Proposed law comes amid wave of nationalism in the Philippines that has also seen calls for the country to change its name
Filipinos could be jailed for up to a year and fined between $1,000 and $2,000 for failing to sing the national anthem “with fervor”, if a proposed law is passed.
The law, which stipulates that the anthem, Lupang Hinirang – meaning chosen land – must be played between 100 and 120 beats per minute and requires students to memorise the song, was passed by the House of Representatives of the Philippines on Monday and will now be sent to the Senate for approval.
“Any act which casts contempt, dishonour or ridicule upon the national anthem shall be penalised,” says the bill, which outlines a long list of rules about the nation’s anthem, flag and pledge of allegiance.
“When the national anthem is played at a public gathering … in any format, the attending public shall sing the national anthem. The singing shall be mandatory and must be done with fervor,” the law says. “At the first note, all persons shall execute a salute by placing their right palms over their left chest.”
Offenders would be named and shamed in a national newspaper along with other punishments outlined in the bill.
The passing of the bill in the House comes just weeks after the Filipino lawmaker Gary Alejano, a representative for Magdalo, filed a separate bill to create a commission to rename the country.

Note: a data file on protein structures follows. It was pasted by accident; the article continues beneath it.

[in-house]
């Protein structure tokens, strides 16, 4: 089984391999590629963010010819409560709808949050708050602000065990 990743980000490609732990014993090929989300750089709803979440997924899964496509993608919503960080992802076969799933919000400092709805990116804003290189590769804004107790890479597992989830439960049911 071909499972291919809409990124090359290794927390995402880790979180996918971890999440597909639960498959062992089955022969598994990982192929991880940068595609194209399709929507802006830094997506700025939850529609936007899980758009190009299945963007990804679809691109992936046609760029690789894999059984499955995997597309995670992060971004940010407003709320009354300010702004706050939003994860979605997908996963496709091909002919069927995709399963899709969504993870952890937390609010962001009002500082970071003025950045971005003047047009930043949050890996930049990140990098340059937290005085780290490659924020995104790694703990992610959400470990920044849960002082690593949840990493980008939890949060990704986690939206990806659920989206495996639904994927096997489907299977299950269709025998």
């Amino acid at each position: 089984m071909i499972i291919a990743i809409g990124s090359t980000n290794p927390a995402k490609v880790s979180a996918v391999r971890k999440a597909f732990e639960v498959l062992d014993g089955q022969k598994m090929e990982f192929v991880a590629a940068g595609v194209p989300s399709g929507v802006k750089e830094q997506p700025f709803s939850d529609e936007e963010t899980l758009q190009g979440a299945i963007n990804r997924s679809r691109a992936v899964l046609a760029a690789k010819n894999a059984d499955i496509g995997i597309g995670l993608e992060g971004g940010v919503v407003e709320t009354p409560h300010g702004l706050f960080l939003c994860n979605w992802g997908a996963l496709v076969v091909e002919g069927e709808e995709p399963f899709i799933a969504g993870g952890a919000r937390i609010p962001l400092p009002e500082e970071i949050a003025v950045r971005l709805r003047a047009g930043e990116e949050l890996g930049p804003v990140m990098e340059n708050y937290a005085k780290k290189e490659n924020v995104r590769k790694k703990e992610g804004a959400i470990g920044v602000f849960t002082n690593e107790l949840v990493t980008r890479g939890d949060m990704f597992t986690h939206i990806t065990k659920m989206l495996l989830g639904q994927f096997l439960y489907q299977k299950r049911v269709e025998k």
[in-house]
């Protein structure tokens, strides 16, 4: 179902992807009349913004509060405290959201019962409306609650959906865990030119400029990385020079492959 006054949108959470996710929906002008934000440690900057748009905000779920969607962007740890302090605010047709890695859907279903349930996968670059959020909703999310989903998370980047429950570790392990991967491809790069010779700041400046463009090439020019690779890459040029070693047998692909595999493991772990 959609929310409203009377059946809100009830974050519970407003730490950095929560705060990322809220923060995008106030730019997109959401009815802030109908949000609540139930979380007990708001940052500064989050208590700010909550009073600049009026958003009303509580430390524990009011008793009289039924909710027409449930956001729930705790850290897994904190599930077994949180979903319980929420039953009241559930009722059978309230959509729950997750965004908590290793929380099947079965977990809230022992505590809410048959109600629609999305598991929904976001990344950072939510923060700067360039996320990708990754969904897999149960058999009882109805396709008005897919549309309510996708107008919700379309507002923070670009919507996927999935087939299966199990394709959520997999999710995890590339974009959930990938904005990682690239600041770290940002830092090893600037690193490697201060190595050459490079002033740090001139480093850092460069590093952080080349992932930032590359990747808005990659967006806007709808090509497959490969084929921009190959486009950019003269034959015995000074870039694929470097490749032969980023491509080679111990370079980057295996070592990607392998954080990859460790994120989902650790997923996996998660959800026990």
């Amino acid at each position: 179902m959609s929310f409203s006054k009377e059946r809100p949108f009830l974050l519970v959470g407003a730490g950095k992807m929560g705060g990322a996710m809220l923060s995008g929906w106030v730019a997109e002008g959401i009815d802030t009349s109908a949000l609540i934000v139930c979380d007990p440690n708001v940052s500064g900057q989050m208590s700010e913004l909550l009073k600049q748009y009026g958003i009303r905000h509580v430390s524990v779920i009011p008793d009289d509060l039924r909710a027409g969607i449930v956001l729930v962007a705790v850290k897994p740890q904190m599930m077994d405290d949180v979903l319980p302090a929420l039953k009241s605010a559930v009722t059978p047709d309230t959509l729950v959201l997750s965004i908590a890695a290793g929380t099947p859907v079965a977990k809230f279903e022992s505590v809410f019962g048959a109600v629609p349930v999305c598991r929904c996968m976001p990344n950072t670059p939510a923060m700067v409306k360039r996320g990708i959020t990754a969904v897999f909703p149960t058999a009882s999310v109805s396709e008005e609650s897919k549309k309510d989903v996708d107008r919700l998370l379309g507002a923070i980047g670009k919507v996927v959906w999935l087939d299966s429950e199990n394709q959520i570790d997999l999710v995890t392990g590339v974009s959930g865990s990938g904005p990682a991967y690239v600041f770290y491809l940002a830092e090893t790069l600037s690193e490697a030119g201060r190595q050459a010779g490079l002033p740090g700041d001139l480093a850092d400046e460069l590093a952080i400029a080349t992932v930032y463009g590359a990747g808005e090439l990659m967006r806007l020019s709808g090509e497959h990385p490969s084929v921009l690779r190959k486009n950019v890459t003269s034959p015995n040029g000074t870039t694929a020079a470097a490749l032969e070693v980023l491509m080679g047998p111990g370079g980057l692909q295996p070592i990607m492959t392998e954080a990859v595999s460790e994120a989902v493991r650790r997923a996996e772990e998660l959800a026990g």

“If we want to be truly independent, then we should throw away the bonds of colonialism by establishing our own national identity,” said Alejano, alluding to the previously colonised country being named after King Philip. “For our country to move forward, we should identify a name for our country that genuinely reflects our national aspirations, a name that signifies our values and self-determination.”
Such developments are indicative of the country’s recent lurch toward nationalism, a trend both fueled and exploited by the country’s controversial leader, Rodrigo Duterte, who came to power last June.
A key theme of the former mayor of Davao’s presidency has been his purported commitment to reaffirming the country’s sovereignty in the face of continued interference from foreign powers. Most notably, he has railed against the US, threatening on numerous occasions to “separate” from the superpower, which has historically enjoyed deep ties with the Philippines, and move closer to Moscow and Beijing.
Last September, just weeks after calling then US president Barack Obama a ‘son of a whore’, the pugnacious president said he wanted all US troops to leave the country’s troubled south.
“They have to go. In Mindanao, there are so many American [troops] there. They have to go. We will reorient our foreign policy,” he said of the island in the country’s south. “For as long as we stay with America, we will never have peace in that land [Mindanao]. We might as well give it up.”
However, the US continues to play an important role in counter-terrorism activities in the Philippines. Most recently, the US has been providing assistance to Philippine troops in the fight against Islamic State-affiliated troops in war-torn Marawi City on Mindanao, assistance that the Philippine military was reluctant to make public.
Philippine General Restituto Padilla broke the silence around US involvement in Marawi on 14 June, telling the New York Times that American troops were there, but were “not allowed to join combat”.
Padilla’s comments came just days after Duterte told reporters that he had “never approached America” for help and was unaware of a US military presence in Marawi, fuelling speculation that the Philippine military did not consult Duterte before reaching out to their US counterparts.